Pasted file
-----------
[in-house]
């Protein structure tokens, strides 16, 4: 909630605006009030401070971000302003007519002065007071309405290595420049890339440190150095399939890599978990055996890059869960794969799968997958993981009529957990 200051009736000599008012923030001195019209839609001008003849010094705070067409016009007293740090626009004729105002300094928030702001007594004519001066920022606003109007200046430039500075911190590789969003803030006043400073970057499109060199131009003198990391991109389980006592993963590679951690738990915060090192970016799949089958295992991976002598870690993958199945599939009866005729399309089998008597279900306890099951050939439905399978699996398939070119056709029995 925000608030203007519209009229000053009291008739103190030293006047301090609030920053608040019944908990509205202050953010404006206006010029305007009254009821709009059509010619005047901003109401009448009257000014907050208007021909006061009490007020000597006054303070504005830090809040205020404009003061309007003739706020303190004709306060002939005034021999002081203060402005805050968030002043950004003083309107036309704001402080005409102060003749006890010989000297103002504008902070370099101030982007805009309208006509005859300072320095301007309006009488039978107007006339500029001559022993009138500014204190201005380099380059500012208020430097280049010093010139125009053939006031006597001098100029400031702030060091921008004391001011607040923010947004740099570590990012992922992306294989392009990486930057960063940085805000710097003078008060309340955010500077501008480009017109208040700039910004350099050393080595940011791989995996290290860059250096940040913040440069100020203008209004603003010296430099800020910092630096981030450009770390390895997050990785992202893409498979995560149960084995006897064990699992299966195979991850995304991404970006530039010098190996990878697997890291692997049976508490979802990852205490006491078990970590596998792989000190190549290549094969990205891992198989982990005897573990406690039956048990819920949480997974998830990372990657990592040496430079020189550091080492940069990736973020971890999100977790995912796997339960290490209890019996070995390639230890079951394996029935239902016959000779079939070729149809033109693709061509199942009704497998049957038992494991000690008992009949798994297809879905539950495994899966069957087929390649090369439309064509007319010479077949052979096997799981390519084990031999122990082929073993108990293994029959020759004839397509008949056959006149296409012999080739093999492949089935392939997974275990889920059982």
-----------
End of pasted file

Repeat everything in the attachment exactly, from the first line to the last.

[in-house]
């Protein structure tokens, strides 16, 4: 909630605006009030401070971000302003007519002065007071309405290595420049890339440190150095399939890599978990055996890059869960794969799968997958993981009529957990 200051009736000599008012923030001195019209839609001008003849010094705070067409016009007293740090626009004729105002300094928030702001007594004519001066920022606003109007200046430039500075911190590789969003803030006043400073970057499109060199131009003198990391991109389980006592993963590679951690738990915060090192970016799949089958295992991976002598870690993958199945599939009866005729399309089998008597279900306890099951050939439905399978699996398939070119056709029995 925000608030203007519209009229000053009291008739103190030293006047301090609030920053608040019944908990509205202050953010404006206006010029305007009254009821709009059509010619005047901003109401009448009257000014907050208007021909006061009490007020000597006054303070504005830090809040205020404009003061309007003739706020303190004709306060002939005034021999002081203060402005805050968030002043950004003083309107036309704001402080005409102060003749006890010989000297103002504008902070370099101030982007805009309208006509005859300072320095301007309006009488039978107007006339500029001559022993009138500014204190201005380099380059500012208020430097280049010093010139125009053939006031006597001098100029400031702030060091921008004391001011607040923010947004740099570590990012992922992306294989392009990486930057960063940085805000710097003078008060309340955010500077501008480009017109208040700039910004350099050393080595940011791989995996290290860059250096940040913040440069100020203008209004603003010296430099800020910092630096981030450009770390390895997050990785992202893409498979995560149960084995006897064990699992299966195979991850995304991404970006530039010098190996990878697997890291692997049976508490979802990852205490006491078990970590596998792989000190190549290549094969990205891992198989982990005897573990406690039956048990819920949480997974998830990372990657990592040496430079020189550091080492940069990736973020971890999100977790995912796997339960290490209890019996070995390639230890079951394996029935239902016959000779079939070729149809033109693709061509199942009704497998049957038992494991000690008992009949798994297809879905539950495994899966069957087929390649090369439309064509007319010479077949052979096997799981390519084990031999122990082929073993108990293994029959020759004839397509008949056959006149296409012999080739093999492949089935392939997974275990889920059982």